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Rion greenhouses

Posted by okak 7b (My Page) on
Sun, Feb 12, 12 at 18:22

We are interested in Rion greenhouses. We are in south central Oklahoma
and have high winds and hot over 100 degree weather in the summer.
If you have a rion I would like to know how the resin frame holds up with the high temps and the winds. If not the Rion what purchased greenhouse do you have.
Any help will be greatly appreciated.


Follow-Up Postings:

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RE: Rion greenhouses

South central AL. Hot temps, high winds during storms.

I have a Rion green plastic 8 x 12 that will be four years old this autumn. Both the green plastic and panels (when cleaned) look as good as new. I bought the GH with a door unit at each end, and four roof vents. In summer, the inside temp stays about the same as the outside temp. Unless Rion has changed the design, you will probably want to modify the door closure method to better secure the top and bottom of the double doors when closed. Mine is on a wooden deck, so I used garden gate drop rods at the bottom of the doors, which gave me four Rion inner door latches to better secure the doors at the top on the outside.

These greenhouses are far from airtight and/or watertight when assembled, and you have to use a little ingenuity to plug the leaks.

If at the outset you want a leakproof, airtight GH with solidly placed doors and vents, I think you should look at those that cost about twice what a Rion costs, size for size. After reading the trials and tribulations of GH owners here for some time, it appears there is a direct correlation between what you pay for the GH and how much follow up work you have to do to make it suit you.

Here is a link that might be useful: Photos When New


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RE: Rion greenhouses

Don't buy one of these. YOU will be sorry. They just shipped me number 2 since the first one turned black and warped. Now the second one has issues with the manufacturing. It took 5 months to settle the issue with Rion on the first one. More later once the dust settles for the second time.


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RE: Rion greenhouses

I've have a Rion 8 x 16 for 3 years now. While I'm much farther north than your location, I do get 60+ mph winds plus a few 100+ degree days.

Because the Rion design uses interlocked short lengths of plastic resin for it's structure, I learned the hard way that having a solid base is the secret of getting this design to stand up to wind / snow / whatever. I constructed a base frame out of pressure treated 16 ft and 10 ft 4 x 4's with cross members every 4 feet which was buried with the top surface of the 4 x 4's just above ground level. I very carefully positioned and secured the bottom plastic resin members of the Rion greenhouse to this frame AFTER the Rion was completely assembled ( which required 6 people to lift the entire greenhouse from the inside ! I also added cedar decking on top of the frame crossmembers.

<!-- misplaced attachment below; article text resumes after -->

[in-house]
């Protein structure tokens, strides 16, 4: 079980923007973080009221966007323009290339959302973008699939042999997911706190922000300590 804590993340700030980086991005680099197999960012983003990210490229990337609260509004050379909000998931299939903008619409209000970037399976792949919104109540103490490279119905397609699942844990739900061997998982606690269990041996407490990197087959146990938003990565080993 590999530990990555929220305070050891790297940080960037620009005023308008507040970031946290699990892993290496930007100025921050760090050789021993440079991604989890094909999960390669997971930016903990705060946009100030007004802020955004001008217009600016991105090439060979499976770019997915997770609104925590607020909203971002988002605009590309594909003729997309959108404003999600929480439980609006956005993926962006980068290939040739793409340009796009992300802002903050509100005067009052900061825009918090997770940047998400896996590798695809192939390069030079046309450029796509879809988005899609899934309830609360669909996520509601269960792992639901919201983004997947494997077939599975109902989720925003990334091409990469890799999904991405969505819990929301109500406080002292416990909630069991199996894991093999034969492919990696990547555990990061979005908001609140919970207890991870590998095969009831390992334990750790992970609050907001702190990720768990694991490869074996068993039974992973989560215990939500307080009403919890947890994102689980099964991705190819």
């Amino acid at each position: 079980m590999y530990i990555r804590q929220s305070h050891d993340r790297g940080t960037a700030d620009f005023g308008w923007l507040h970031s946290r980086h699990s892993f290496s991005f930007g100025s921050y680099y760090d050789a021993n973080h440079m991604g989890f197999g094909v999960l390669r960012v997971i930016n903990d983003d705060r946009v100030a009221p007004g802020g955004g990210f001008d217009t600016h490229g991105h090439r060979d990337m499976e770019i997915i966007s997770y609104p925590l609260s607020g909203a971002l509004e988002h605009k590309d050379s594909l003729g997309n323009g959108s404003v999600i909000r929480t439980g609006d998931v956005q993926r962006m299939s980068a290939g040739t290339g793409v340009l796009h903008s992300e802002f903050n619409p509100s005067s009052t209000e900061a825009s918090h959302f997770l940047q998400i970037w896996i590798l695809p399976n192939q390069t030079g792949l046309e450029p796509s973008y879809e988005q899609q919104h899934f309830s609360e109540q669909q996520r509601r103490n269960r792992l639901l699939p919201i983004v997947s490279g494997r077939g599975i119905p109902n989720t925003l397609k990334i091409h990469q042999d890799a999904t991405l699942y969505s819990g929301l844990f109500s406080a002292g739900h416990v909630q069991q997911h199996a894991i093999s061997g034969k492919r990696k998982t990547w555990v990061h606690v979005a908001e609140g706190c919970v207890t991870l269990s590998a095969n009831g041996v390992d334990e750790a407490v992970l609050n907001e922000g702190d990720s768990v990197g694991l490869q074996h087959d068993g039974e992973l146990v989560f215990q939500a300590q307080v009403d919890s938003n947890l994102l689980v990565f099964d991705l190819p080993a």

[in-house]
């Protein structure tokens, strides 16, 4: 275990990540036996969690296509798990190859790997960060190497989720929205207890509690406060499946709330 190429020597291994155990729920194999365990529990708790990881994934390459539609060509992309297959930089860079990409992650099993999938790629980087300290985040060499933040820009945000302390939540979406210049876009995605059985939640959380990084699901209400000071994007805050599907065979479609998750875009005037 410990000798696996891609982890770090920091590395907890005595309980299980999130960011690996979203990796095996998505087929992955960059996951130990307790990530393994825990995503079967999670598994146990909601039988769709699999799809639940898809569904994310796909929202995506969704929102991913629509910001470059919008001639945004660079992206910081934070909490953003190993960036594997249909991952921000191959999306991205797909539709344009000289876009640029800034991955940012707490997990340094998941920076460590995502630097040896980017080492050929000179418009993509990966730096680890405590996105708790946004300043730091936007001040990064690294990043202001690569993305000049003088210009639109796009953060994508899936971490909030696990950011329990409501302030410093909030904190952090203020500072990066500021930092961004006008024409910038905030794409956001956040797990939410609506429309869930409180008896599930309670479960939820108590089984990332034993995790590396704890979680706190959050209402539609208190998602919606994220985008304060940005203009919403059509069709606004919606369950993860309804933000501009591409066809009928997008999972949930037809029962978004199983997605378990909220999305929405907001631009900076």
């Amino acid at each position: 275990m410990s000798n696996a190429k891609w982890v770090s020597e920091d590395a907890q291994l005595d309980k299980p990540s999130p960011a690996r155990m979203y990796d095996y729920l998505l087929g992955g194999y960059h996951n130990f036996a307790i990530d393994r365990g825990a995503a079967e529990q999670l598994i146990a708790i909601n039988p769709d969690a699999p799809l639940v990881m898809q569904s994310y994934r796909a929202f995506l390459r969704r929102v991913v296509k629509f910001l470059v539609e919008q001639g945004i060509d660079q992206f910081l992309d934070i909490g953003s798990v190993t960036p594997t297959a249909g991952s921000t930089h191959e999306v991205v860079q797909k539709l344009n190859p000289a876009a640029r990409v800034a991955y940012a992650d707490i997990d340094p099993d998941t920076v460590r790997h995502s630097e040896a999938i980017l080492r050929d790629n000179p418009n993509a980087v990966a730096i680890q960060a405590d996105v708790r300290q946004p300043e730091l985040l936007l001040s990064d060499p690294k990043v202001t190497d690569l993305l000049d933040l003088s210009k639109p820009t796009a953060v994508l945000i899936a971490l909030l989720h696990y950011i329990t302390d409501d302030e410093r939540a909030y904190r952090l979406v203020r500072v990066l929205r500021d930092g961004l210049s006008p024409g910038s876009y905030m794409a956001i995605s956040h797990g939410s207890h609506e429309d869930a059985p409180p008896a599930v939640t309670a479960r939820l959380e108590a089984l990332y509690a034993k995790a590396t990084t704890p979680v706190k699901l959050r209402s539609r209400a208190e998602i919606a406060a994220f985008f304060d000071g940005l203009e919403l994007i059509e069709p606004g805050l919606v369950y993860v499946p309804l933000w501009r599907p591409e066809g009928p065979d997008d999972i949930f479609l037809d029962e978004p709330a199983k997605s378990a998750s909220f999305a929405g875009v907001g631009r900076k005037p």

The key issue is to make sure that wind / snow load cannot force the Rion framework out of 'square' ... because if any part is allowed to twist or move or 'stretch' the whole structure can quickly be compromised.

Also, with the Rion design it's important to make sure that the inside and outside air pressures can't build up a differential. To help in this regard, I added extra wall panel vents ( four total ) and roof vents ( four total ). I also had to replace the roof vent material with solid 1/4" acrylic sheet ... since the roof vents do take a 'beating' acting as 'safety valves' for wind pressure.

I Agree with Billala that there's no way that a Rion greenhouse is ever going to survive being made airtight ! So I don't even try ! This means that I can't even think about heating my Rion for plants to survive sustained sub-freezing temperatures. But that won't be as much of an issue for you as it is for me in the 'frozen' north. I am just now moving seedlings into my Rion on the assurance that there shouldn't be any more 'deep' ( < 28 degree ) freezes in my zone, because it's impossible to provide enough auxiliary heat to keep plants near the walls warm enough. Even so, the Rion provides me an extra month of growing season in both the spring and fall.


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RE: Rion greenhouses

Grandma - You are so right about the importance of erecting these with precision. This company makes highly engineered structures that you have to erect properly, with much fitting and tweaking along the way. You can't just slap them together like a piece of IKEA and expect them to endure. As a retired aviator, they remind me a lot of how aircraft are engineered, and require about the same amount of careful attention, both during and after assembly.


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RE: Rion greenhouses

Absolutely, Billala! Just like the 'strength' of an airframe depends on the interaction of the metal 'skin' with the light framework, the 'strength' of a Rion greenhouse depends on the interaction of the base attachment with the plastic framing members and the 'stress' cables which tie the sides and roof peak together. Getting any of this 'wrong' can result in having structural strength of a 'Tinker Toy'. Getting all of this 'right' results in having structural strength to survive 4ft of snow and 60 mph winds at essentially half the price of similarly sized conventionally framed greenhouse designs.


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